Reconstructing Perceived and Retrieved Faces from Activity Patterns in Lateral Parietal Cortex.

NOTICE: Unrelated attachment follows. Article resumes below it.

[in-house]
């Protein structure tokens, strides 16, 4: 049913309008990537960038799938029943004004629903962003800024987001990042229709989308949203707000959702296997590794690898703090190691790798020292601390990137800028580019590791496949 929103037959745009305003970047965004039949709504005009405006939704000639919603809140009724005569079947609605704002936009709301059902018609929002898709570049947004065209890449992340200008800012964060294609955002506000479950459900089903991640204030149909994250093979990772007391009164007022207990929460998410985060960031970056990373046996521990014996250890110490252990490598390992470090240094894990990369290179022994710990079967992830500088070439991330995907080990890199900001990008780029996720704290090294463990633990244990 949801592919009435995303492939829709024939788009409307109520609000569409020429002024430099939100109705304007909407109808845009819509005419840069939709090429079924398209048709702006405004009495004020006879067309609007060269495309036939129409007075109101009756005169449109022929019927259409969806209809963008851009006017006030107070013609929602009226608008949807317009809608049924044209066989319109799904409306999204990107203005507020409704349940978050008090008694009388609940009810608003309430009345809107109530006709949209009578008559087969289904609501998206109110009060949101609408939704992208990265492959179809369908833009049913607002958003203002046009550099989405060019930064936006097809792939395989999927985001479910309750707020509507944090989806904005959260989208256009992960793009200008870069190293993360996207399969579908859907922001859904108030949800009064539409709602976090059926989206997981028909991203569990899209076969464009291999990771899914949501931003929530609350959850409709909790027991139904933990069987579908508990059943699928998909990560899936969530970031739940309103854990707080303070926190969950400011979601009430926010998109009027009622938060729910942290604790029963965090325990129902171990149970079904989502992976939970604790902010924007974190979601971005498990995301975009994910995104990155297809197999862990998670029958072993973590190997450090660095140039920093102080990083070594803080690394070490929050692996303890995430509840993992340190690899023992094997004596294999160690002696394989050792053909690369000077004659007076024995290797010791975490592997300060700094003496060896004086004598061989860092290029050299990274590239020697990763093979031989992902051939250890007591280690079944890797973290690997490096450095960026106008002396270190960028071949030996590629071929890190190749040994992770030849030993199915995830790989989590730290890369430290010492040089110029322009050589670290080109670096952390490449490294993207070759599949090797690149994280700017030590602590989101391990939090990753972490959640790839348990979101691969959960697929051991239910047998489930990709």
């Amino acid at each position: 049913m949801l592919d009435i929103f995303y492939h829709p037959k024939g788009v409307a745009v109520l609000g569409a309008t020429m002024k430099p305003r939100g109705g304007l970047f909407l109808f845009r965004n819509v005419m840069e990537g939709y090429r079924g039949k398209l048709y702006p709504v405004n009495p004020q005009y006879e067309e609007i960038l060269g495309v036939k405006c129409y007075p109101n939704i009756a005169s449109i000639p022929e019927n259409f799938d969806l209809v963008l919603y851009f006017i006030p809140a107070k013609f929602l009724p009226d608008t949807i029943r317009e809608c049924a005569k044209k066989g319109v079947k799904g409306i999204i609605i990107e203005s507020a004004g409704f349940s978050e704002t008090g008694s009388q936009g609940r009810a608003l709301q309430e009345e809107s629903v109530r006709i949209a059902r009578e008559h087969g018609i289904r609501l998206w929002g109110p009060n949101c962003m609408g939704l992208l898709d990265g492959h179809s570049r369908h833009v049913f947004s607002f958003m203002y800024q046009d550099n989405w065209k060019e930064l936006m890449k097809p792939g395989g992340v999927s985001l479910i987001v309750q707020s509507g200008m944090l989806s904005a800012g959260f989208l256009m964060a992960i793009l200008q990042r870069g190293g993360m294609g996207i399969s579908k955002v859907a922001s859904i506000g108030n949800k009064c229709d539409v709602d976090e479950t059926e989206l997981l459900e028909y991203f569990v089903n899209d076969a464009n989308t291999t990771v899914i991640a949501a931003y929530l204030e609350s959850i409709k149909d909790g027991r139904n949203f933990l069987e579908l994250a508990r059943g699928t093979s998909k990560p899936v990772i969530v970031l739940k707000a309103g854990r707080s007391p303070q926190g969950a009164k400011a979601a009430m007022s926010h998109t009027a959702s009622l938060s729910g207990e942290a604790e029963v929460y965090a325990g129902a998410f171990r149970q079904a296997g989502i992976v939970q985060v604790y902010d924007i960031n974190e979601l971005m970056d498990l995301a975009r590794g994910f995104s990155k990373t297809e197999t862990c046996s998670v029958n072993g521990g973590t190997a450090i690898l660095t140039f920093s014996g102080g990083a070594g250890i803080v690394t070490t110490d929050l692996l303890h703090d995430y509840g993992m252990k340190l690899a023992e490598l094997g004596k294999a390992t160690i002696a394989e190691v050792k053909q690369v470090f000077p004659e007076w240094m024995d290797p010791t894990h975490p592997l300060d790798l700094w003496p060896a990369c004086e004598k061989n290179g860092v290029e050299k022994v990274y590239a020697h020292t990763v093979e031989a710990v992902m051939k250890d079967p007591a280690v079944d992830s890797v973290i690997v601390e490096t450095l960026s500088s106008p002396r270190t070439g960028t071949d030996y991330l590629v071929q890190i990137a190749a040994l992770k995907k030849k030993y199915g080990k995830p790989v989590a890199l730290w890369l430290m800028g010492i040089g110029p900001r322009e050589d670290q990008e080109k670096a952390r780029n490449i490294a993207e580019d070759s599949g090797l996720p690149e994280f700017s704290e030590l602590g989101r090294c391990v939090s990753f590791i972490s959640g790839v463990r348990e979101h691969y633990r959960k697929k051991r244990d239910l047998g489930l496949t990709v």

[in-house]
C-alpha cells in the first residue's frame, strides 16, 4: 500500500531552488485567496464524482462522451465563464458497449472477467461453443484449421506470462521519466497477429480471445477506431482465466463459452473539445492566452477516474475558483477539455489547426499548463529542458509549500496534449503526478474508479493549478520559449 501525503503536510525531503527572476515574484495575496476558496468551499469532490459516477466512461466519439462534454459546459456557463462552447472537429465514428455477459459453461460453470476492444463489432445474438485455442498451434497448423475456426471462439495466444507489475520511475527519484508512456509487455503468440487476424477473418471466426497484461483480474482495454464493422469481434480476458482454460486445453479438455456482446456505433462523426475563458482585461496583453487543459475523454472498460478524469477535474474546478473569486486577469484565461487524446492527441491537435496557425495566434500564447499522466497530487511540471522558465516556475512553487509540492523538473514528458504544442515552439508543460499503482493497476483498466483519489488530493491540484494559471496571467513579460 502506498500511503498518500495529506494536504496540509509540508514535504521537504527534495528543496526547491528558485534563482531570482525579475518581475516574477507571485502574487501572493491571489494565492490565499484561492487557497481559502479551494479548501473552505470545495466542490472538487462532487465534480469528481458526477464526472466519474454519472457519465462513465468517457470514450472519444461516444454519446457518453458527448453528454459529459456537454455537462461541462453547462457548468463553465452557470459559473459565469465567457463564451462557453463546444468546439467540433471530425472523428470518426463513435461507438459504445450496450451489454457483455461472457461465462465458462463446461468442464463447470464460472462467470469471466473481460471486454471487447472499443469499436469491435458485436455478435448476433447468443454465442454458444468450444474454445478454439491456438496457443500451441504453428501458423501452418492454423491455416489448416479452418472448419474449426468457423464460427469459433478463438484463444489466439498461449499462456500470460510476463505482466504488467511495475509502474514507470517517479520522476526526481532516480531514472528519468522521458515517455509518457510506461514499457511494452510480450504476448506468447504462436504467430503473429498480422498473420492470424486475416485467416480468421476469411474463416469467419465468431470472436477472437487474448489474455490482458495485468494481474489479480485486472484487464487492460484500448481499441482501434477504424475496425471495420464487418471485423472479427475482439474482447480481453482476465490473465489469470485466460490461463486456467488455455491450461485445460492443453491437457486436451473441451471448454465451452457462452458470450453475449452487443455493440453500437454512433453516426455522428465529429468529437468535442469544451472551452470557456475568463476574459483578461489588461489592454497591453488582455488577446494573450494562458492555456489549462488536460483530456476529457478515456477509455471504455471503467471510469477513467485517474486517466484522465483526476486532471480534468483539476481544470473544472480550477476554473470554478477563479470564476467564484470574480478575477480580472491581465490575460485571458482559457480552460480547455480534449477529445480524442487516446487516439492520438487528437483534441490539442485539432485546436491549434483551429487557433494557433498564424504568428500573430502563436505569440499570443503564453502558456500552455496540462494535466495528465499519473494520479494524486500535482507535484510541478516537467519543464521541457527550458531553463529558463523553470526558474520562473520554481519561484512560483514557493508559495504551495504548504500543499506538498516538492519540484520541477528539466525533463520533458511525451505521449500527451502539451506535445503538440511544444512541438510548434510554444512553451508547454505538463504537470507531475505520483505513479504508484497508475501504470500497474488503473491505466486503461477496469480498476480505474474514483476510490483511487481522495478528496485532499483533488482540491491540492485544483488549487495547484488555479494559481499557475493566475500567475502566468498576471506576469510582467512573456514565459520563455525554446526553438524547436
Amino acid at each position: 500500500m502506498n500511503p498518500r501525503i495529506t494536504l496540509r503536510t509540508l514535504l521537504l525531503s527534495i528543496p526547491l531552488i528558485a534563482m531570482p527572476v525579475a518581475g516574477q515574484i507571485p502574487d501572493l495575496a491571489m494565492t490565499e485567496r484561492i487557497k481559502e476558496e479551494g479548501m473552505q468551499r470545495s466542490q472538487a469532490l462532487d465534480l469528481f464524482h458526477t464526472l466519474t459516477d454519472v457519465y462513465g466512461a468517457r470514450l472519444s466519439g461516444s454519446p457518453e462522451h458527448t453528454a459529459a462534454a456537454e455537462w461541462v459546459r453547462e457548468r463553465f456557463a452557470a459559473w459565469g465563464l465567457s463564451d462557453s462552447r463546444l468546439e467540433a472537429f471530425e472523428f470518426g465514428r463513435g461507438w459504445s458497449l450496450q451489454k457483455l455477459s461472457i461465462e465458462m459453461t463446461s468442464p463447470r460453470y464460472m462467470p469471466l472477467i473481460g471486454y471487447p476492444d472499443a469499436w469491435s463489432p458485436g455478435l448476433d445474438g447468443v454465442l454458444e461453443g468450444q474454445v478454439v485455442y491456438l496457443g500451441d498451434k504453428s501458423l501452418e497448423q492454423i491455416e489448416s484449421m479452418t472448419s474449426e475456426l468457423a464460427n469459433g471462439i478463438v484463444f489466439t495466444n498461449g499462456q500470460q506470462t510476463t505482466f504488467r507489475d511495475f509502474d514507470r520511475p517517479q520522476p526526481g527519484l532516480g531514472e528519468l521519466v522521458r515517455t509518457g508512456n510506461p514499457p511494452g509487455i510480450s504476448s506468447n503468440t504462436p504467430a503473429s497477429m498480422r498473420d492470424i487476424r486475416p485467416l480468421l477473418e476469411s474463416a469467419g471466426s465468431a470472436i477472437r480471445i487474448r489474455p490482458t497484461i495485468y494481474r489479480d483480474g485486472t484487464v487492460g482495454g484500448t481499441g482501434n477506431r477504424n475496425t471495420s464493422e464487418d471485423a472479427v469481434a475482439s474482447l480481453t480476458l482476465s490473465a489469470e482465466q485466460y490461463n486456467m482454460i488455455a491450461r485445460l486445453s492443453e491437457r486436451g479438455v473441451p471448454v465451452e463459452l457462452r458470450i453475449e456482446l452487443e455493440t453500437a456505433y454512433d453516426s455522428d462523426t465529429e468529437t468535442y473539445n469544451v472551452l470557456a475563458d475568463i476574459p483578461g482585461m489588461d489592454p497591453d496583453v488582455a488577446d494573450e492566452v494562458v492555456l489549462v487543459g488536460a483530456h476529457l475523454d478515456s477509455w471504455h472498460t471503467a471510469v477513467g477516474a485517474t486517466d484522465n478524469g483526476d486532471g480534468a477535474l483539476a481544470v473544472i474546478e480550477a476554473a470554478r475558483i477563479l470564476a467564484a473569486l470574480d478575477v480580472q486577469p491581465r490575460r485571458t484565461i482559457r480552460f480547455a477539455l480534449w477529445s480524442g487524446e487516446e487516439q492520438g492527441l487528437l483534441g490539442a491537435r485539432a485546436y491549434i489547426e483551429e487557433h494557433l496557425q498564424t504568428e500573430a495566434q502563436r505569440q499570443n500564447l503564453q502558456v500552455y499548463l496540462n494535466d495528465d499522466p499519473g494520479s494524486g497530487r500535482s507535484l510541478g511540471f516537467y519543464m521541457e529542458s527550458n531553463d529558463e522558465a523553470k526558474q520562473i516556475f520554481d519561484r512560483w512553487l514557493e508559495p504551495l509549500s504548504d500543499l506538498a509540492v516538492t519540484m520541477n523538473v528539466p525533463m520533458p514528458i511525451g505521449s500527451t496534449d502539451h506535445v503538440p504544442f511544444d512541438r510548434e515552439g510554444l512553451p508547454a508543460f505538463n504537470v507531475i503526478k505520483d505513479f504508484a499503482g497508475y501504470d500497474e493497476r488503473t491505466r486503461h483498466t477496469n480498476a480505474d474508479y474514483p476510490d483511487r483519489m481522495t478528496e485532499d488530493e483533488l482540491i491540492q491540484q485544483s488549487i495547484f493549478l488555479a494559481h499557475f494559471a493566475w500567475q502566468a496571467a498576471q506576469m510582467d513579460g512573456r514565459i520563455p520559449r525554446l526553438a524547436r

Recent neuroimaging advances have allowed visual experience to be reconstructed from patterns of brain activity. While neural reconstructions have ranged in complexity, they have relied almost exclusively on retinotopic mappings between visual input and activity in early visual cortex. However, subjective perceptual information is tied more closely to higher-level cortical regions that have not yet been used as the primary basis for neural reconstructions. Furthermore, no reconstruction studies to date have reported reconstructions of face images, which activate a highly distributed cortical network. Thus, we investigated (a) whether individual face images could be accurately reconstructed from distributed patterns of neural activity, and (b) whether this could be achieved even when excluding activity within occipital cortex. Our approach involved four steps. (1) Principal component analysis (PCA) was used to identify components that efficiently represented a set of training faces. (2) The identified components were then mapped, using a machine learning algorithm, to fMRI activity collected during viewing of the training faces. (3) Based on activity elicited by a new set of test faces, the algorithm predicted associated component scores. (4) Finally, these scores were transformed into reconstructed images. Using both objective and subjective validation measures, we show that our methods yield strikingly accurate neural reconstructions of faces even when excluding occipital cortex. This methodology not only represents a novel and promising approach for investigating face perception, but also suggests avenues for reconstructing 'offline' visual experiences-including dreams, memories, and imagination-which are chiefly represented in higher-level cortical areas.